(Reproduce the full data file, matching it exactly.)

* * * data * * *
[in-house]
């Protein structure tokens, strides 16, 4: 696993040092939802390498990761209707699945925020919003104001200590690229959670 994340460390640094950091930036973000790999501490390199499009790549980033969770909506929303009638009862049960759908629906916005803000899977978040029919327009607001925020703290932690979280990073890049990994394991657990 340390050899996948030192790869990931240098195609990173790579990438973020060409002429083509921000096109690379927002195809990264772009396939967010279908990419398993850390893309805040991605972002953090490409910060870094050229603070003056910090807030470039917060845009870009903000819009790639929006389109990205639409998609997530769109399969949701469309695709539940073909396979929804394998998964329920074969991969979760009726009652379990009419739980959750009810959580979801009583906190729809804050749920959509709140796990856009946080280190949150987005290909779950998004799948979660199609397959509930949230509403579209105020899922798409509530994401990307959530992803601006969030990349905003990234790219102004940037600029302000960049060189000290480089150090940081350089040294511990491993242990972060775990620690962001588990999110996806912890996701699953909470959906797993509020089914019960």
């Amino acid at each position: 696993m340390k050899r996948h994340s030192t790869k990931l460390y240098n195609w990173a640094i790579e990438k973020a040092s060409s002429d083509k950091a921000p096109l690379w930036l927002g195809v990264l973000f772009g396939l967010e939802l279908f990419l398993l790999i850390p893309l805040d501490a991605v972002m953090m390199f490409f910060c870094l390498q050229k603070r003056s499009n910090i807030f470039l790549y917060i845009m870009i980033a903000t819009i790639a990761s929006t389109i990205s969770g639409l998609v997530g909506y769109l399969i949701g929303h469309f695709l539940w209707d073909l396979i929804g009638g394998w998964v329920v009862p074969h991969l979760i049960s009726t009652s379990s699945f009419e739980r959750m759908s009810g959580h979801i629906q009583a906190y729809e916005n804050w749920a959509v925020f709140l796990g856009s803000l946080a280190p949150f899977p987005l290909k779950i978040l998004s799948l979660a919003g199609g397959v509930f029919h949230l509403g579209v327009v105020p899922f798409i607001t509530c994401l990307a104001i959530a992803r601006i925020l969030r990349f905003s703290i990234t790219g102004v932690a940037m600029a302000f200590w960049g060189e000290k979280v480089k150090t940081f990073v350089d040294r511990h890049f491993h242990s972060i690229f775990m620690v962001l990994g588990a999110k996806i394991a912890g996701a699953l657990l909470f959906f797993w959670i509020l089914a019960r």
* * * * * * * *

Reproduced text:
[in-house]
């Protein structure tokens, strides 16, 4: 696993040092939802390498990761209707699945925020919003104001200590690229959670 994340460390640094950091930036973000790999501490390199499009790549980033969770909506929303009638009862049960759908629906916005803000899977978040029919327009607001925020703290932690979280990073890049990994394991657990 340390050899996948030192790869990931240098195609990173790579990438973020060409002429083509921000096109690379927002195809990264772009396939967010279908990419398993850390893309805040991605972002953090490409910060870094050229603070003056910090807030470039917060845009870009903000819009790639929006389109990205639409998609997530769109399969949701469309695709539940073909396979929804394998998964329920074969991969979760009726009652379990009419739980959750009810959580979801009583906190729809804050749920959509709140796990856009946080280190949150987005290909779950998004799948979660199609397959509930949230509403579209105020899922798409509530994401990307959530992803601006969030990349905003990234790219102004940037600029302000960049060189000290480089150090940081350089040294511990491993242990972060775990620690962001588990999110996806912890996701699953909470959906797993509020089914019960």
């Amino acid at each position: 696993m340390k050899r996948h994340s030192t790869k990931l460390y240098n195609w990173a640094i790579e990438k973020a040092s060409s002429d083509k950091a921000p096109l690379w930036l927002g195809v990264l973000f772009g396939l967010e939802l279908f990419l398993l790999i850390p893309l805040d501490a991605v972002m953090m390199f490409f910060c870094l390498q050229k603070r003056s499009n910090i807030f470039l790549y917060i845009m870009i980033a903000t819009i790639a990761s929006t389109i990205s969770g639409l998609v997530g909506y769109l399969i949701g929303h469309f695709l539940w209707d073909l396979i929804g009638g394998w998964v329920v009862p074969h991969l979760i049960s009726t009652s379990s699945f009419e739980r959750m759908s009810g959580h979801i629906q009583a906190y729809e916005n804050w749920a959509v925020f709140l796990g856009s803000l946080a280190p949150f899977p987005l290909k779950i978040l998004s799948l979660a919003g199609g397959v509930f029919h949230l509403g579209v327009v105020p899922f798409i607001t509530c994401l990307a104001i959530a992803r601006i925020l969030r990349f905003s703290i990234t790219g102004v932690a940037m600029a302000f200590w960049g060189e000290k979280v480089k150090t940081f990073v350089d040294r511990h890049f491993h242990s972060i690229f775990m620690v962001l990994g588990a999110k996806i394991a912890g996701a699953l657990l909470f959906f797993w959670i509020l089914a019960r």